How COVID-19, the BLM Movement, and climate change brought back natural beauty

We’ve already been through a lot as a nation during 2020 - and the year isn’t through just yet. With a highly contagious virus setting off a global pandemic, mass protests against systematic racial injustice, and drastic changes to our planet caused by climate change, it’s safe to say that the world has gone through some drastic shifts compared to this time last year.

The same can be said for the beauty and skincare industry. As we struggle to come to terms with wearing masks in public, social distancing, and events such as protests and widespread unemployment inducing stress, we are looking for anything that makes us feel good and look healthy. For many, that means a more natural approach to cosmetics and skincare products. 

This article will look at how the drastic events that are currently happening in 2020 have shifted people away from the toxic lotions and potions to a more natural, authentic, low-key image, trending new perceptions of ‘healthy’ and how these events have made society think twice about what they put on their skin. 

COVID-19 Pandemic & Lockdown

There’s nothing like a global pandemic to make us redefine what ‘healthy’ feels and looks like. Pre COVID times, we thought nothing of using sample products at make-up and skincare counters and filling our skin with toxins to smooth out wrinkles. But things are changing. Safety and optimal health have become our priority. 

The coronavirus pandemic has woken us up to the number of chemicals we place on our skin every day as we become more aware of cleanliness and sanitation. This has caused cosmetic companies and dermatologists to pivot their brands and products to adapt to this emerging trend of natural beauty. Spending weeks in lockdown has fuelled our appetite for more immune-boosting products that are going to restore and revitalize skin and fewer cover-ups and heavy looking makeup and skin products.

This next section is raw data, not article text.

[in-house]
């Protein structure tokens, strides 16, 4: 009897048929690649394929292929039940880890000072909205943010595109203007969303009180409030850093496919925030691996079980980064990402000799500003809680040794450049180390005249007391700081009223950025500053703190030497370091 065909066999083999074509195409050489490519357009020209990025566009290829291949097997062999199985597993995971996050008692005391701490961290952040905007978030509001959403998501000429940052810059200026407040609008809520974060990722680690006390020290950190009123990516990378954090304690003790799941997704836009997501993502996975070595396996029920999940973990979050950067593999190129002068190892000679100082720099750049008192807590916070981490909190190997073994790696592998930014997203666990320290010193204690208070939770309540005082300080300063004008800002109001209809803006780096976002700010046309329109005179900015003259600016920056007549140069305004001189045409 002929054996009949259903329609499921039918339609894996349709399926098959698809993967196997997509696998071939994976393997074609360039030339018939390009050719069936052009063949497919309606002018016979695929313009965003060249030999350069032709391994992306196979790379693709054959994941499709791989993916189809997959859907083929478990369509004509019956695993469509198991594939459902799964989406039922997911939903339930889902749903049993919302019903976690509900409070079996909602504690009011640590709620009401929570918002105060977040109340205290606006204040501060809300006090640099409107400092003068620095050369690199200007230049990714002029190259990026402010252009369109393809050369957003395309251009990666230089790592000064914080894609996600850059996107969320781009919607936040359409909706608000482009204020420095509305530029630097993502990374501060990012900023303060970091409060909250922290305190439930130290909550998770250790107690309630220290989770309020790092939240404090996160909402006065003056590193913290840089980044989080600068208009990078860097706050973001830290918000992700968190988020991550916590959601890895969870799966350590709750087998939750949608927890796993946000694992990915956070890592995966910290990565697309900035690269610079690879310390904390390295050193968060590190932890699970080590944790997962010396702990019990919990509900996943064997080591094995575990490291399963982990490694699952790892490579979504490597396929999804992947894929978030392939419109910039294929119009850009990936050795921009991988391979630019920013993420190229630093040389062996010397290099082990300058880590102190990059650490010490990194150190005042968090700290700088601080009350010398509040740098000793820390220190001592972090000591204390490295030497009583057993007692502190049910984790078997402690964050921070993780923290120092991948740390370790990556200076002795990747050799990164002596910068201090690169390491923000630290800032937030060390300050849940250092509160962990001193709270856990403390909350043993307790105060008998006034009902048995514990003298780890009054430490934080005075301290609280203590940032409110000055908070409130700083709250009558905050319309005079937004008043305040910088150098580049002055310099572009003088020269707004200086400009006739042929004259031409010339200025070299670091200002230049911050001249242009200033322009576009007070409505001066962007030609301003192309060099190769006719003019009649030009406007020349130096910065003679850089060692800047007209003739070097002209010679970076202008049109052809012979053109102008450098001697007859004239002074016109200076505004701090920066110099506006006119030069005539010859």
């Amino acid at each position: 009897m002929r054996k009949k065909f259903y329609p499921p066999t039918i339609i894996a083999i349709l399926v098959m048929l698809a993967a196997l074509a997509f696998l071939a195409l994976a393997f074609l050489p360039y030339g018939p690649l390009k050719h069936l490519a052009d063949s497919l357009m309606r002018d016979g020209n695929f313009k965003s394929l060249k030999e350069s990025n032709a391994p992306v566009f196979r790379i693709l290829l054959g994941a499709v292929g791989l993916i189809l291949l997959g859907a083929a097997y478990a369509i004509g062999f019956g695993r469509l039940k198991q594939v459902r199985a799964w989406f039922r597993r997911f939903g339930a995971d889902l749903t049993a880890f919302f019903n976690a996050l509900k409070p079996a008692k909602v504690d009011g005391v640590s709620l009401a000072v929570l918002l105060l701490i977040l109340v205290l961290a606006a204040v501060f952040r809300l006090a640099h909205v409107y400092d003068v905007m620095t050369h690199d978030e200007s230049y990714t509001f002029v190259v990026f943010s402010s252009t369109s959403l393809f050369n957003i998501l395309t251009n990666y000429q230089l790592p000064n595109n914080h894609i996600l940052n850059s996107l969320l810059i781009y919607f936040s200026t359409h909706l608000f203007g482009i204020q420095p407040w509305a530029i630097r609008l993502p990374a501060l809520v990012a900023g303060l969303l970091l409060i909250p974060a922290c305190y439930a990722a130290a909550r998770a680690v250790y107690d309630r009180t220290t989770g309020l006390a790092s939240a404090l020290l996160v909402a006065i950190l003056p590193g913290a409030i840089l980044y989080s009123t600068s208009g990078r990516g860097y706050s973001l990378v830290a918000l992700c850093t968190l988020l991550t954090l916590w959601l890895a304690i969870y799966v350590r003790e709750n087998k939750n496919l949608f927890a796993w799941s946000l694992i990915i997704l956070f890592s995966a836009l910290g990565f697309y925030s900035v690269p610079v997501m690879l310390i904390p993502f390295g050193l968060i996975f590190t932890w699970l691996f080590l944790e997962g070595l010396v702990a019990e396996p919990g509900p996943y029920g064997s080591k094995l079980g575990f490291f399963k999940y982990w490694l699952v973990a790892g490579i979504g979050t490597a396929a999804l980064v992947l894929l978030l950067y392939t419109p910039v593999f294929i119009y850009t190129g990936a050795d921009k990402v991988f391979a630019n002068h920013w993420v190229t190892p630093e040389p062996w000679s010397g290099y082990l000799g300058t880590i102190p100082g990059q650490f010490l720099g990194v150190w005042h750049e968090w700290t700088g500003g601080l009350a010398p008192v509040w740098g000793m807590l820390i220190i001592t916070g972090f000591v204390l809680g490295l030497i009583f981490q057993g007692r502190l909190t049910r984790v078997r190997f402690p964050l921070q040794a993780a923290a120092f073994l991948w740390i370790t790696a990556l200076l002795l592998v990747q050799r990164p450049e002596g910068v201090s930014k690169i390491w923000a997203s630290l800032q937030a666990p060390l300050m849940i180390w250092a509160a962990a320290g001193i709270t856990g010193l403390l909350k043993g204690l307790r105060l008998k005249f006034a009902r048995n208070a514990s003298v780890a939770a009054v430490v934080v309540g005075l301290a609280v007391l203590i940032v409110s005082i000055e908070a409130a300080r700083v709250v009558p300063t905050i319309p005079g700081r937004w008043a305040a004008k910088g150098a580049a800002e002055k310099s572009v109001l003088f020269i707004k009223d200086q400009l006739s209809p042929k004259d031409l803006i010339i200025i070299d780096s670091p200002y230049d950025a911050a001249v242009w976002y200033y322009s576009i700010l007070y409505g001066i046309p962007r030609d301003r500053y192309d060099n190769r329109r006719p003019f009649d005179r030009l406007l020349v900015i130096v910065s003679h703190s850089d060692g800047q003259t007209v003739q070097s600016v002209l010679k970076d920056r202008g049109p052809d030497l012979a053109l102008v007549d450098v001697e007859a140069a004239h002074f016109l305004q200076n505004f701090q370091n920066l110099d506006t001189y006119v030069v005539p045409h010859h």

Along with advice and guidelines around good hygiene practices to prevent COVID-19 infections, the CDC also released information regarding indoor air pollutants and toxic chemicals. The report indicates that we are exposed to more environmental pollutants when indoors than out. John Bower, the founder of Healthy House Institute states that “Walking into a modern building can sometimes be compared to placing your head inside a plastic bag that is filled with toxic fumes.” 

Dust mites trapped in rugs and mattresses, carbon-free radicals from stovetop cooking, fire retardants in furniture, and paint as just a few of the culprits that emit pollutants in our homes. A report released in 1989 showed that the average American spends 93% of their time indoors - with the advancements of technology and the lockdown, that figure has almost certainly increased. 

Not only were we forced to stay at home during the lockdown, but we were forced to sit with ourselves and press pause on how we lived our daily lives, our habits, and what we truly think of ourselves. This started a movement towards practicing more self-love and acceptance. Social media platforms fuelled this with challenges such as ‘Beauty Mode’ challenge which encourages users to start with a ‘beauty filter’ and end with them looking natural and make-up free to raise awareness around impossible beauty standards on Instagram. Many celebrities were also popping up on IGTV and Facebook Live looking natural while in lockdown.

This vulnerability has allowed women (and men) to become more comfortable in themselves and more encouraged to embrace natural beauty and rid chemically polluted products and procedures from their bathroom cabinet and beauty schedule. 

Looking after our bodies and health became more of a priority over make-up and dermatologist procedures. 

Racial Injustice Protests & the BLM movement

Social movements such as the Black Lives Matter movement, triggered by the death of George Floyd and police brutality against African American people, has shone a light on how the beauty and skincare industry has defined as ‘beautiful’. 

Many activists are calling for change from big brand names and the use of skin whitening in their products. Even though skin-whitening products are more prominent in Asian countries, it’s still a multi-billion dollar industry worldwide. Skin bleaching is an age-old practice based on beliefs that ‘white is right’ and women, in particular, should pursue a pale complexion to differentiate themselves from lower-class people.